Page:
Targeting the wandering workforce. A laptop, cell phone and a grande latte are all you need to set up a mobile office at any Starbucks. When it’s time for lunch, McDonald’s and Panera Bread offer burgers and paninis along with wi-fi hot spots. But most professionals in search of a quieter, more business-like setting—perhaps with meeting space and classier food—have to settle for hotels or pricey executive centers.
Enter the Corporate Café. “It’s a niche no one else was filling,” says Brian Boeger, founder of the Olathe, Kansas-based concept, “kind of a merge between Starbucks and Applebee’s, complete with full business services.”
Corporate Café’s business theme includes TVs displaying streaming stock quotes and business news programming. Patrons can hook up laptops to plasma screens at every booth and view polished Powerpoint presentations while they enjoy NYSE Biscuits and Gravy or AmEx Steak. A private room offers space for large meetings and an on-site business center features free computer stations, copying, printing, faxing, mail and even notarizing services so contracts can be signed and sealed on the spot. While there’s a full bar on the premises, customers also come for the “executive blend” coffee roasted by a local company and a chef-driven menu at breakfast, lunch and dinner.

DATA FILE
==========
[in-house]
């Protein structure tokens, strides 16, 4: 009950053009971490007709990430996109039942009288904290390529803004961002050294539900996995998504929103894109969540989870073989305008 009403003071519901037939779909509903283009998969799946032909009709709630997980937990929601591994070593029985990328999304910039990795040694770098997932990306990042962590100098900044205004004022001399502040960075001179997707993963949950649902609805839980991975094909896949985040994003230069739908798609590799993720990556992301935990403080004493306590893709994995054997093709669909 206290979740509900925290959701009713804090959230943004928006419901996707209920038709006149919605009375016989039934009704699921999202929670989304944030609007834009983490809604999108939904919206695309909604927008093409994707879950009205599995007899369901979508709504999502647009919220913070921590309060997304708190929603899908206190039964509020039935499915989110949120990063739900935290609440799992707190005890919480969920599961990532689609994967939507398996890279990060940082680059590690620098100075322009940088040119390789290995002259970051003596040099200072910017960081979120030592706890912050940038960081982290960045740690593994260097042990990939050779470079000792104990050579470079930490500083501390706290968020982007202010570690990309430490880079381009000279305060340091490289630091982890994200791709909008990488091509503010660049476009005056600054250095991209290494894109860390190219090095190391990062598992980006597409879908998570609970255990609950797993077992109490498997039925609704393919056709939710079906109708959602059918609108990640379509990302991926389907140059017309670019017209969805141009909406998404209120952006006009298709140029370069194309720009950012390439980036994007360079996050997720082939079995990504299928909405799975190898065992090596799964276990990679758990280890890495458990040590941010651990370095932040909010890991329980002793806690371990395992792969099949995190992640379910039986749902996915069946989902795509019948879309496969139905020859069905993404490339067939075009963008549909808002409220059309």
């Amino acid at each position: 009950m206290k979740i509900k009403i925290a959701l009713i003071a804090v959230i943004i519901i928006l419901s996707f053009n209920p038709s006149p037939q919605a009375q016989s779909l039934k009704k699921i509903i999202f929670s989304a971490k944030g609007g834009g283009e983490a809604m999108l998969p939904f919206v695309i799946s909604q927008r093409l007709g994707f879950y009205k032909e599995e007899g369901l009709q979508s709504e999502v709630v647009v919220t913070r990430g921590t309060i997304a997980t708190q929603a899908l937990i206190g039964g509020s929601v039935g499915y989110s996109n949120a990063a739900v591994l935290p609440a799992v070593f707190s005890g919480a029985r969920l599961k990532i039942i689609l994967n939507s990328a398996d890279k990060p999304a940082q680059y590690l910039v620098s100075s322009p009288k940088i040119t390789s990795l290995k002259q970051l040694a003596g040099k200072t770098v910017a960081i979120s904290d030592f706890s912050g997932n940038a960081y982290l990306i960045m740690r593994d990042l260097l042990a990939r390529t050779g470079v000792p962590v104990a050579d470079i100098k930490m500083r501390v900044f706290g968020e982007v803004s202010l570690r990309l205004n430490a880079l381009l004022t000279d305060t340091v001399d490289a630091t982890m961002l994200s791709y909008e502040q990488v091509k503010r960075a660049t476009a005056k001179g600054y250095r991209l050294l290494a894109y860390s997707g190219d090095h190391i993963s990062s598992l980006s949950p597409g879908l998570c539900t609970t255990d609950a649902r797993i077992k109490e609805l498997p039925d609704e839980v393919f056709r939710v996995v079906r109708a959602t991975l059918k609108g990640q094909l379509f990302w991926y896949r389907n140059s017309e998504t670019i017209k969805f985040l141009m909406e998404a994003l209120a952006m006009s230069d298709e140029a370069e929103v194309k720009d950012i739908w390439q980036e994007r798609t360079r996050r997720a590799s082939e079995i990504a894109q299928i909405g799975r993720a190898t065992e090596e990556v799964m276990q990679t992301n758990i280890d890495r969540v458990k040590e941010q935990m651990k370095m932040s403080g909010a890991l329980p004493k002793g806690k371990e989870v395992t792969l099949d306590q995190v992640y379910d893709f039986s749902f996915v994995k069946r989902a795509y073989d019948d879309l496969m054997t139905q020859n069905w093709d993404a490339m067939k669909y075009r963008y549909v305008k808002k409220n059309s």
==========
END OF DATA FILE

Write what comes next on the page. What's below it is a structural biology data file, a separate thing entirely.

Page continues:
These perks are music to the ears of the work-from-home crowd, which numbered 20.7 million at last count, according to 2004 figures from the Bureau of Labor Statistics. Add to that the throngs of road warriors who carry their offices with them, and you have a solid customer base.
Boeger says that groups are now booking meetings five days a week months in advance and a second Corporate Café is under construction in Kansas City, Missouri. It will feature more private meeting rooms.
What’s next? “I hope to develop six to nine more locations in the near future and eventually reach 20 to 25 operational restaurants in the next three to five years,” says Boeger. With a flexible prototype that can vary from 1,000 to 9,000 square feet, he can target locations as diverse as airports, urban business districts and suburban lots. That means more choices for hungry workers to meet and eat—wherever their travels take them.